Dilated cardiomyopathy mutations in three thin filament regulatory proteins result in a common functional phenotype.
Mirza M., Marston S., Willott R., Ashley C., Mogensen J., McKenna W., Robinson P., Redwood C., Watkins H.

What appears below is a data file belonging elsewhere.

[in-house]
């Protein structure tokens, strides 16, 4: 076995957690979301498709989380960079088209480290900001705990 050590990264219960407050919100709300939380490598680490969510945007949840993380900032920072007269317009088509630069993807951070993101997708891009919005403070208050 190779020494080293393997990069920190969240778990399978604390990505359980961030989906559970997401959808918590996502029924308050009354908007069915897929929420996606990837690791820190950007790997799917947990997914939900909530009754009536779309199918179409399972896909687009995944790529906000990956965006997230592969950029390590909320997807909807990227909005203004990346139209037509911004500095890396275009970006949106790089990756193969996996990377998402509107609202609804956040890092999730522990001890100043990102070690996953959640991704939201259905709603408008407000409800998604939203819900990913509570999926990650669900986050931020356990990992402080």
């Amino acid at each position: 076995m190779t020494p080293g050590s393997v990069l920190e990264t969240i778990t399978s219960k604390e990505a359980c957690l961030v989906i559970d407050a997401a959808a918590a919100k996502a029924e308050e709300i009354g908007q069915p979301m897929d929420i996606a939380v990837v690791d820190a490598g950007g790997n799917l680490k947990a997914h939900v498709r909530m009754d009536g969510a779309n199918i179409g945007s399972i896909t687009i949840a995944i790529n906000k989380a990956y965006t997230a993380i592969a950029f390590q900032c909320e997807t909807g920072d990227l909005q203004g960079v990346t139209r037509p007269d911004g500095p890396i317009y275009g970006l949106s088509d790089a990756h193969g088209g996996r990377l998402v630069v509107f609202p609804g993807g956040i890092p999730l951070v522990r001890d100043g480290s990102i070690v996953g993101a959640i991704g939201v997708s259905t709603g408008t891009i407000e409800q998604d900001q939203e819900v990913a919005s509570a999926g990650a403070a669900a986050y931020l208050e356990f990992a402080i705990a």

Dilated cardiomyopathy (DCM), characterized by cardiac dilatation and contractile dysfunction, is a major cause of heart failure. Inherited DCM can result from mutations in the genes encoding cardiac troponin T, troponin C, and alpha-tropomyosin; different mutations in the same genes cause hypertrophic cardiomyopathy. To understand how certain mutations lead specifically to DCM, we have investigated their effect on contractile function by comparing wild-type and mutant recombinant proteins. Because initial studies on two troponin T mutations have generated conflicting findings, we analyzed all eight published DCM mutations in troponin T, troponin C, and alpha-tropomyosin in a range of in vitro assays. Thin filaments, reconstituted with a 1:1 ratio of mutant/wild-type proteins (the likely in vivo ratio), all showed reduced Ca(2+) sensitivity of activation in ATPase and motility assays, and except for one alpha-tropomyosin mutant showed lower maximum Ca(2+) activation. Incorporation of either of two troponin T mutants in skinned cardiac trabeculae also decreased Ca(2+) sensitivity of force generation. Structure/function considerations imply that the diverse thin filament DCM mutations affect different aspects of regulatory function yet change contractility in a consistent manner. The DCM mutations depress myofibrillar function, an effect fundamentally opposite to that of hypertrophic cardiomyopathy-causing thin filament mutations, suggesting that decreased contractility may trigger pathways that ultimately lead to the clinical phenotype.